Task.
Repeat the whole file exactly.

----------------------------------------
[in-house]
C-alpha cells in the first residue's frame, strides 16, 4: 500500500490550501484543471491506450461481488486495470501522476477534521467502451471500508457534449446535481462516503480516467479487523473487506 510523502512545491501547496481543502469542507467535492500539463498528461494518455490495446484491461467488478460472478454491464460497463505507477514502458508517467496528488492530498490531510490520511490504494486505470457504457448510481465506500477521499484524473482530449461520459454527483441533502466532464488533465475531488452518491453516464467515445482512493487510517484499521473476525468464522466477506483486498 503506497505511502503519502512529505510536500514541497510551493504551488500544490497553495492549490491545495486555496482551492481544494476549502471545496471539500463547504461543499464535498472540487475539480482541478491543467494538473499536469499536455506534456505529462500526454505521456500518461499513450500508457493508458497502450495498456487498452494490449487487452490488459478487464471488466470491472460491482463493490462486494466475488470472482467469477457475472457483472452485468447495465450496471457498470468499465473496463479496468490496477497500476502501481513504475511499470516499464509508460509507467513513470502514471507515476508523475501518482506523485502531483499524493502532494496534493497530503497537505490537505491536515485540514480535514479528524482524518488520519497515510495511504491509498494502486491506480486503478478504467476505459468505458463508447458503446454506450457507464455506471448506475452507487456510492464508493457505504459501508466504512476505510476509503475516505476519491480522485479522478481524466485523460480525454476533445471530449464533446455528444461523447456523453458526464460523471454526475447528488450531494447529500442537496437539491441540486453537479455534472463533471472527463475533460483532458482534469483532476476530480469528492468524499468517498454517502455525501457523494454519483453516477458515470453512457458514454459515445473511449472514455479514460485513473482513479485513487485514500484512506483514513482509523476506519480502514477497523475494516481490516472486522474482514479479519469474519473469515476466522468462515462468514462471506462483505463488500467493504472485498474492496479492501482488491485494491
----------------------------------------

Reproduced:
[in-house]
C-alpha cells in the first residue's frame, strides 16, 4: 500500500490550501484543471491506450461481488486495470501522476477534521467502451471500508457534449446535481462516503480516467479487523473487506 510523502512545491501547496481543502469542507467535492500539463498528461494518455490495446484491461467488478460472478454491464460497463505507477514502458508517467496528488492530498490531510490520511490504494486505470457504457448510481465506500477521499484524473482530449461520459454527483441533502466532464488533465475531488452518491453516464467515445482512493487510517484499521473476525468464522466477506483486498 503506497505511502503519502512529505510536500514541497510551493504551488500544490497553495492549490491545495486555496482551492481544494476549502471545496471539500463547504461543499464535498472540487475539480482541478491543467494538473499536469499536455506534456505529462500526454505521456500518461499513450500508457493508458497502450495498456487498452494490449487487452490488459478487464471488466470491472460491482463493490462486494466475488470472482467469477457475472457483472452485468447495465450496471457498470468499465473496463479496468490496477497500476502501481513504475511499470516499464509508460509507467513513470502514471507515476508523475501518482506523485502531483499524493502532494496534493497530503497537505490537505491536515485540514480535514479528524482524518488520519497515510495511504491509498494502486491506480486503478478504467476505459468505458463508447458503446454506450457507464455506471448506475452507487456510492464508493457505504459501508466504512476505510476509503475516505476519491480522485479522478481524466485523460480525454476533445471530449464533446455528444461523447456523453458526464460523471454526475447528488450531494447529500442537496437539491441540486453537479455534472463533471472527463475533460483532458482534469483532476476530480469528492468524499468517498454517502455525501457523494454519483453516477458515470453512457458514454459515445473511449472514455479514460485513473482513479485513487485514500484512506483514513482509523476506519480502514477497523475494516481490516472486522474482514479479519469474519473469515476466522468462515462468514462471506462483505463488500467493504472485498474492496479492501482488491485494491